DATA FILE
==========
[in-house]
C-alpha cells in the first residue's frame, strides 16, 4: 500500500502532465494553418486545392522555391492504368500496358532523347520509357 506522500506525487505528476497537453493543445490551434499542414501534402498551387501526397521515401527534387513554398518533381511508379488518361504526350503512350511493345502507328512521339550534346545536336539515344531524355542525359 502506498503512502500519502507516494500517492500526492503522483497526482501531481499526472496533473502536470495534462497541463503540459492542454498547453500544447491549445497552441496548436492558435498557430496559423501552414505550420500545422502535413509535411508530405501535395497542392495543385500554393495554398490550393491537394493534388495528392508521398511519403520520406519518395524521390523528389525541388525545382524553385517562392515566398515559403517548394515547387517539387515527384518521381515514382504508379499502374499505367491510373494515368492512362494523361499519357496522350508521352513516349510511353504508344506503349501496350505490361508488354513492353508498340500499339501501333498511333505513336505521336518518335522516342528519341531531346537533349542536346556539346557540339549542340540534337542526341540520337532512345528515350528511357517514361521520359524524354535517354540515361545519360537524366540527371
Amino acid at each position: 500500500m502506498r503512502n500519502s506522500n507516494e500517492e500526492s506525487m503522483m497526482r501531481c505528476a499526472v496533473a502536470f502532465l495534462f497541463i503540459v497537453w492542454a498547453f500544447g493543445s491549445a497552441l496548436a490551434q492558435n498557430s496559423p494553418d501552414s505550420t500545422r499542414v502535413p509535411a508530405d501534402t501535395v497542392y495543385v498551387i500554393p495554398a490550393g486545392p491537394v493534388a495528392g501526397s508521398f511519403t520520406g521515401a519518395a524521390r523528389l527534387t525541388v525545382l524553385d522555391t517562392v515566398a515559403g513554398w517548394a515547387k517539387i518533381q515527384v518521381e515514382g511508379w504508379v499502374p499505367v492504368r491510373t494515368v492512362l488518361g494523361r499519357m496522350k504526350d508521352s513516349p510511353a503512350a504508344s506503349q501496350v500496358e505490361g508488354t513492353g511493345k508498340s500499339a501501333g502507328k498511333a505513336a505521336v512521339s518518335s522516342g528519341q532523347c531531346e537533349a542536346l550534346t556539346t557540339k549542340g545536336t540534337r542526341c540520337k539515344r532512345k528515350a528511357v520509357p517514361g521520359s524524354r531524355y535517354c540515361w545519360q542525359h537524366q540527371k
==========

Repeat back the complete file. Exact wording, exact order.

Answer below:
[in-house]
C-alpha cells in the first residue's frame, strides 16, 4: 500500500502532465494553418486545392522555391492504368500496358532523347520509357 506522500506525487505528476497537453493543445490551434499542414501534402498551387501526397521515401527534387513554398518533381511508379488518361504526350503512350511493345502507328512521339550534346545536336539515344531524355542525359 502506498503512502500519502507516494500517492500526492503522483497526482501531481499526472496533473502536470495534462497541463503540459492542454498547453500544447491549445497552441496548436492558435498557430496559423501552414505550420500545422502535413509535411508530405501535395497542392495543385500554393495554398490550393491537394493534388495528392508521398511519403520520406519518395524521390523528389525541388525545382524553385517562392515566398515559403517548394515547387517539387515527384518521381515514382504508379499502374499505367491510373494515368492512362494523361499519357496522350508521352513516349510511353504508344506503349501496350505490361508488354513492353508498340500499339501501333498511333505513336505521336518518335522516342528519341531531346537533349542536346556539346557540339549542340540534337542526341540520337532512345528515350528511357517514361521520359524524354535517354540515361545519360537524366540527371
Amino acid at each position: 500500500m502506498r503512502n500519502s506522500n507516494e500517492e500526492s506525487m503522483m497526482r501531481c505528476a499526472v496533473a502536470f502532465l495534462f497541463i503540459v497537453w492542454a498547453f500544447g493543445s491549445a497552441l496548436a490551434q492558435n498557430s496559423p494553418d501552414s505550420t500545422r499542414v502535413p509535411a508530405d501534402t501535395v497542392y495543385v498551387i500554393p495554398a490550393g486545392p491537394v493534388a495528392g501526397s508521398f511519403t520520406g521515401a519518395a524521390r523528389l527534387t525541388v525545382l524553385d522555391t517562392v515566398a515559403g513554398w517548394a515547387k517539387i518533381q515527384v518521381e515514382g511508379w504508379v499502374p499505367v492504368r491510373t494515368v492512362l488518361g494523361r499519357m496522350k504526350d508521352s513516349p510511353a503512350a504508344s506503349q501496350v500496358e505490361g508488354t513492353g511493345k508498340s500499339a501501333g502507328k498511333a505513336a505521336v512521339s518518335s522516342g528519341q532523347c531531346e537533349a542536346l550534346t556539346t557540339k549542340g545536336t540534337r542526341c540520337k539515344r532512345k528515350a528511357v520509357p517514361g521520359s524524354r531524355y535517354c540515361w545519360q542525359h537524366q540527371k